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Do psychotherapists with different theoretical orientations stereotype or prejudge each other?
University of Gothenburg.
University of Gothenburg.
Karolinska Institute.ORCID iD: 0000-0002-6443-5279
2013 (English)In: Journal of Contemporary Psychotherapy, ISSN 0022-0116, E-ISSN 1573-3564, Vol. 43, no 3, p. 169-178Article in journal (Refereed) Published
Abstract [en]

This study investigates a possible threat to the progress of psychotherapy. It aims to detect and compare stereotyped or even prejudiced views among psychotherapists of different theoretical orientations, building on social psychological theory of in-groups and out-groups. Swedish psychotherapists (n = 416) of four different orientations (psychodynamic, cognitive, behavioural, or integrative/eclectic) used the valuable elements in psychotherapy questionnaire to rate the importance of various elements in psychotherapy. They also estimated how therapists of other orientations would rate these elements. These estimates were then compared with therapists’ actual self-ratings in order to detect patterns of stereotyping or prejudiced views. Psychotherapists exaggerate the differences between their own and other orientations in a stereotyped way, but correctly predict what members of their own orientation (in-group) find important. However, they overestimate how important ‘orientation-typical features’ are to those of other orientations (out-group), indicating a clear tendency to stereotype. Overall, integrative/eclectic therapists’ estimates were less stereotyped than the estimates of therapists of other orientations. A somewhat unexpected finding was that cognitive and behavioural therapists seem more inclined towards stereotyping. The stereotyped views of other theoretical orientations among psychotherapists can be argued to have negative connotations and may thus be seen as prejudices. These prejudices could create irrational and unnecessary obstacles to the development of both the science and the practice of psychotherapy and signal the need for psychotherapists of all orientations to develop a more balanced picture of each other.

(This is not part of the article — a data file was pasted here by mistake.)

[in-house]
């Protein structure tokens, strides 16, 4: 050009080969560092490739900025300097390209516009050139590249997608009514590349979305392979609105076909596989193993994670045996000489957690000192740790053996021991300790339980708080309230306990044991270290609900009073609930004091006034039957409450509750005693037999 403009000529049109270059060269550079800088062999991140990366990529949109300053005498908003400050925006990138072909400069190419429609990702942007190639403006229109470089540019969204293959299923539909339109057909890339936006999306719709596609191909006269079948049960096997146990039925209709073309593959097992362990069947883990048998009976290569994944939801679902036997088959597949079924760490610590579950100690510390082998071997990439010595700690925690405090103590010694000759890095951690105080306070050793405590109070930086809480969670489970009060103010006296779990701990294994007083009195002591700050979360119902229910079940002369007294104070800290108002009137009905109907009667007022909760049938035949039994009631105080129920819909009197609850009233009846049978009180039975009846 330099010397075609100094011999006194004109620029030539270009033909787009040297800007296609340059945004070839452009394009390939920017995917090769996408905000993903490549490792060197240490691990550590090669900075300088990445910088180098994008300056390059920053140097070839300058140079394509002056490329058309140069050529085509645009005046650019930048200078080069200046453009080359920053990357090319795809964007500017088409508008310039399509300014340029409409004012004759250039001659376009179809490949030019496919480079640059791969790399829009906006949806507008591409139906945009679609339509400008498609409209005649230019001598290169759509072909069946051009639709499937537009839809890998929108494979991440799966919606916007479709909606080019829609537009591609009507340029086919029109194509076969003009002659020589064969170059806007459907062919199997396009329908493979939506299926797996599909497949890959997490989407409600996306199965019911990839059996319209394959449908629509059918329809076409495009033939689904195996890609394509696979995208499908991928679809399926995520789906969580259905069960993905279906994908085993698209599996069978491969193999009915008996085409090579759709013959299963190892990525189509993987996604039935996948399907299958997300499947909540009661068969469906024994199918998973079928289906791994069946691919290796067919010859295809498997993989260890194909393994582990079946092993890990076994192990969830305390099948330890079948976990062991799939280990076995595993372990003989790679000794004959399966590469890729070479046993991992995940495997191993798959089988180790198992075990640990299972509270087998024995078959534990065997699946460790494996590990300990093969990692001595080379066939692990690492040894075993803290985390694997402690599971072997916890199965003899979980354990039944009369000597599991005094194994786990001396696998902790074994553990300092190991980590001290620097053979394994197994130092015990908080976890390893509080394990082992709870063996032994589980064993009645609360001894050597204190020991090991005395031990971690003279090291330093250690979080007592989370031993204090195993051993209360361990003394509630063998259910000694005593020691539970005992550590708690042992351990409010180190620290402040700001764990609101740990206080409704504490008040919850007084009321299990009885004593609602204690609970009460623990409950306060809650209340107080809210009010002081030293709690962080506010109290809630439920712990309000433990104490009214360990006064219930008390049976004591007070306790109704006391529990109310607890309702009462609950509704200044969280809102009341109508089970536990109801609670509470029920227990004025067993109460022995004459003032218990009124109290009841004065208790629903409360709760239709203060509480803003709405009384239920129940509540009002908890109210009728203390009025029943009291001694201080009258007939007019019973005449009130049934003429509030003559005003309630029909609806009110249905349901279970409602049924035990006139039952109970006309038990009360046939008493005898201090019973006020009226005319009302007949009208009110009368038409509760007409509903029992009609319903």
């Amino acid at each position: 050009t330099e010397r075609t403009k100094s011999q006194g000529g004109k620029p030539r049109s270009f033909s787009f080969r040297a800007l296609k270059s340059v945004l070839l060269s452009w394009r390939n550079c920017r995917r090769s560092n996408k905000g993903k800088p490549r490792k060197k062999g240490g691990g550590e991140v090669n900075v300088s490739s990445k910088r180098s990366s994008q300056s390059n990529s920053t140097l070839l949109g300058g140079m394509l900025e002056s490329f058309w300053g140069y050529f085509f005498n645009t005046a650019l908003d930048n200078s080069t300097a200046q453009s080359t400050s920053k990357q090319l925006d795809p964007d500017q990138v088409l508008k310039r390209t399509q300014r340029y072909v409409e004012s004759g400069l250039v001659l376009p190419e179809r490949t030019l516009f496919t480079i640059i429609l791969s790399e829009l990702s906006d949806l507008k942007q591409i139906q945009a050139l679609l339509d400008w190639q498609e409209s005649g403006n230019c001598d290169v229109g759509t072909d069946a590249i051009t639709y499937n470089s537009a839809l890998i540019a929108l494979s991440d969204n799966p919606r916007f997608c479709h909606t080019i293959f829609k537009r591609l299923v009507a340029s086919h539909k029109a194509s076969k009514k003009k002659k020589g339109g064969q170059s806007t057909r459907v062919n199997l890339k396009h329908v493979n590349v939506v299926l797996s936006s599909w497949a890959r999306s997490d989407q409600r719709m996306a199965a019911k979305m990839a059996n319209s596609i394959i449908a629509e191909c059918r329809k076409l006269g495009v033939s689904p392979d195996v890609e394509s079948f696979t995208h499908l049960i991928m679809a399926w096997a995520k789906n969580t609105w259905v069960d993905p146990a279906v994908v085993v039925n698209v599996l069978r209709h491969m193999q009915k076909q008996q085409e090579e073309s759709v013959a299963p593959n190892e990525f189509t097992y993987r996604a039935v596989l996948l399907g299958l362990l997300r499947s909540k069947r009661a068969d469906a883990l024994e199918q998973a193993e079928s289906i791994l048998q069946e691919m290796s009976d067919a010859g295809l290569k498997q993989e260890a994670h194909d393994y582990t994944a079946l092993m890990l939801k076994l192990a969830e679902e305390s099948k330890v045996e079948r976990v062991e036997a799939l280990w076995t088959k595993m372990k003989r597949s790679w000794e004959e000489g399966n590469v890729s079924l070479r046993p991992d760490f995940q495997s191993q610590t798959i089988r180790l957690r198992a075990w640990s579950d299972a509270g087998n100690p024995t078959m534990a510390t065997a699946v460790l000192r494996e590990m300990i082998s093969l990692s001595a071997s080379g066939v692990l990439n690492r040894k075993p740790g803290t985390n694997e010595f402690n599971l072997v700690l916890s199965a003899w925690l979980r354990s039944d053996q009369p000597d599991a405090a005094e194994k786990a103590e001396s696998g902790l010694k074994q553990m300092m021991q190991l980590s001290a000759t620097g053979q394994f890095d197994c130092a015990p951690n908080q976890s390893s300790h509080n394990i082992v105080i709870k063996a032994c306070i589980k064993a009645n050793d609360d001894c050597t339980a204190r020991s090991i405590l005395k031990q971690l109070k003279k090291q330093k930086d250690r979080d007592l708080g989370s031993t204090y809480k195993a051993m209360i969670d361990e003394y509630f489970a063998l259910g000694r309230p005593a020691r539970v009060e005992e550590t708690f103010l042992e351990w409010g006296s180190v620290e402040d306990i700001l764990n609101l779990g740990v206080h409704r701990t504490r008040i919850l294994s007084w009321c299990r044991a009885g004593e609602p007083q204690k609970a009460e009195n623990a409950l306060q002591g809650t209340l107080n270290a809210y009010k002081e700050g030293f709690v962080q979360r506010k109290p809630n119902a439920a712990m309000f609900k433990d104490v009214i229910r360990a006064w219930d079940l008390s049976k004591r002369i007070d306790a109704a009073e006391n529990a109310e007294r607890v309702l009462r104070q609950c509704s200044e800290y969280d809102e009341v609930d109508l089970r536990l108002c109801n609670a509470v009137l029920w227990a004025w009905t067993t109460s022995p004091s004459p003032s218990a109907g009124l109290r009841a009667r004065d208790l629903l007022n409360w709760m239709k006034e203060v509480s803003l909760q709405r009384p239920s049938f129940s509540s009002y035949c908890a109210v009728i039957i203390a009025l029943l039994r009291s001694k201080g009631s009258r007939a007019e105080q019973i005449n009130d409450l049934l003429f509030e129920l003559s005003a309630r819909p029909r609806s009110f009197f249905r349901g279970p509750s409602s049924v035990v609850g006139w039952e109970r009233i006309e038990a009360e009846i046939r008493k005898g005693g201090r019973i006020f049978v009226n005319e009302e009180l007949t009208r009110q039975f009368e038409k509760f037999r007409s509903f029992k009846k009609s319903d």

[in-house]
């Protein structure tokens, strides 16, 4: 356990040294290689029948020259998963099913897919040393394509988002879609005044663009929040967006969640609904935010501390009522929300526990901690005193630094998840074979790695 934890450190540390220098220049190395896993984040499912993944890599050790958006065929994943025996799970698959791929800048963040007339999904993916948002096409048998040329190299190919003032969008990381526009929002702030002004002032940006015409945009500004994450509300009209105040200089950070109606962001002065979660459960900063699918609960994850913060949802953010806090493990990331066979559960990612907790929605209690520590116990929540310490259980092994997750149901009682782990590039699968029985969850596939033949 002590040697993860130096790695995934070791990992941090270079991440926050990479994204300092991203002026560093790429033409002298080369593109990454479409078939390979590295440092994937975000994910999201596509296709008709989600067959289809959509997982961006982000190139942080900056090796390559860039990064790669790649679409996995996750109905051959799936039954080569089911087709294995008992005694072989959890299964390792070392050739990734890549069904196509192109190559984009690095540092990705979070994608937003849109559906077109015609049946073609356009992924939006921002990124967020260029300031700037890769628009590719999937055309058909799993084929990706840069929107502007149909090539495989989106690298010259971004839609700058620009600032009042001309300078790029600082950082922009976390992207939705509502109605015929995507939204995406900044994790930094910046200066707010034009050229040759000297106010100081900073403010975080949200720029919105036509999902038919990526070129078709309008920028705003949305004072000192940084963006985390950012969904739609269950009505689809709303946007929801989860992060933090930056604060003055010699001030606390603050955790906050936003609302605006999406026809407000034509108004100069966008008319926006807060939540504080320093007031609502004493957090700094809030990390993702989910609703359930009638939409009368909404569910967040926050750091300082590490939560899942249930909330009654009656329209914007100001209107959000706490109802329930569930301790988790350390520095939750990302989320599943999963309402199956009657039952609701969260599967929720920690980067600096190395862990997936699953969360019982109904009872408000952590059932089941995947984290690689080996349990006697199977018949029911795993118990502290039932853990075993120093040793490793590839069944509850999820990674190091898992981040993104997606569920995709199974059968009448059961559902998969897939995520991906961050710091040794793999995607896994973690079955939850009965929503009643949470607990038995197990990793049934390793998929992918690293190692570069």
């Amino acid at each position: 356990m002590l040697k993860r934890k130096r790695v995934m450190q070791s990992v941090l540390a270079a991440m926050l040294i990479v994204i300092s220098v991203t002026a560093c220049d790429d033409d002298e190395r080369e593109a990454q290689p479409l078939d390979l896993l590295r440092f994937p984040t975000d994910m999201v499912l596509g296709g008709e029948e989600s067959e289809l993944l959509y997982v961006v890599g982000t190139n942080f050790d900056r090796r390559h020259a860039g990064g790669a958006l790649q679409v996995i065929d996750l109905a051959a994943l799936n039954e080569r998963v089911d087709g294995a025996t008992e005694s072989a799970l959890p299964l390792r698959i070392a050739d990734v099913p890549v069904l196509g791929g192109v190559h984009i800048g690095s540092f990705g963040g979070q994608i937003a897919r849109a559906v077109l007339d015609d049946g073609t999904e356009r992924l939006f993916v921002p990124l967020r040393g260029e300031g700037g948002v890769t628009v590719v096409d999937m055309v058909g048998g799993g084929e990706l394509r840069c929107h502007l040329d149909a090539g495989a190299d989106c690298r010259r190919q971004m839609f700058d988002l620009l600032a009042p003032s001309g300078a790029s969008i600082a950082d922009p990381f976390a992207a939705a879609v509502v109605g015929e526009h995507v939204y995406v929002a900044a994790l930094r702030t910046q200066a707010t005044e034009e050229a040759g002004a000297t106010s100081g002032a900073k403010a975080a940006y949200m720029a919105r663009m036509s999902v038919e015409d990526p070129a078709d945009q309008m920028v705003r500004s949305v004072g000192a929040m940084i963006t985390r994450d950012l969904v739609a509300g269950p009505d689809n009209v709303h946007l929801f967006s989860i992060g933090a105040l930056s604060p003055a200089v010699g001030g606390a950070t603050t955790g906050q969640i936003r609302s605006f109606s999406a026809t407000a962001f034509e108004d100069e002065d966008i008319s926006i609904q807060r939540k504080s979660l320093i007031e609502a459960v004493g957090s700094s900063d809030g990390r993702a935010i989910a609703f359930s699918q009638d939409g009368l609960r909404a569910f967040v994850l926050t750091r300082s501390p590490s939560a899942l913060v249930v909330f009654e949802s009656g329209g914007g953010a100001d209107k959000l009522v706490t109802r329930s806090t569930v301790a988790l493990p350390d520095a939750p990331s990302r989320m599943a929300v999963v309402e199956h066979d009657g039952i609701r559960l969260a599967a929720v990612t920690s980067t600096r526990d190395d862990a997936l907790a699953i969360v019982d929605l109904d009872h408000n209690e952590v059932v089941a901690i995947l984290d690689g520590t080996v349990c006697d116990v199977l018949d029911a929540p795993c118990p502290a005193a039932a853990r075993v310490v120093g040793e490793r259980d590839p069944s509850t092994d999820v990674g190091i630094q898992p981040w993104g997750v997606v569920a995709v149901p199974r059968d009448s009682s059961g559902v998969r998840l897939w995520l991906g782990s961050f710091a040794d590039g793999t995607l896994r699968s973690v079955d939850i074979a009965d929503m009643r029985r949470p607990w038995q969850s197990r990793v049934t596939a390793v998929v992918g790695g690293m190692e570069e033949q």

Place, publisher, year, edition, pages
Springer, 2013. Vol. 43, no 3, p. 169-178
Keywords [en]
Integrative psychotherapy, Theoretical orientation, Psychotherapist attitudes, Stereotype, Prejudice, In-group out-group
National Category
Applied Psychology
Identifiers
URN: urn:nbn:se:lnu:diva-73932DOI: 10.1007/s10879-013-9231-2OAI: oai:DiVA.org:lnu-73932DiVA, id: diva2:1203877
Available from: 2018-05-04 Created: 2018-05-04 Last updated: 2018-05-07Bibliographically approved

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Kaldo, Viktor

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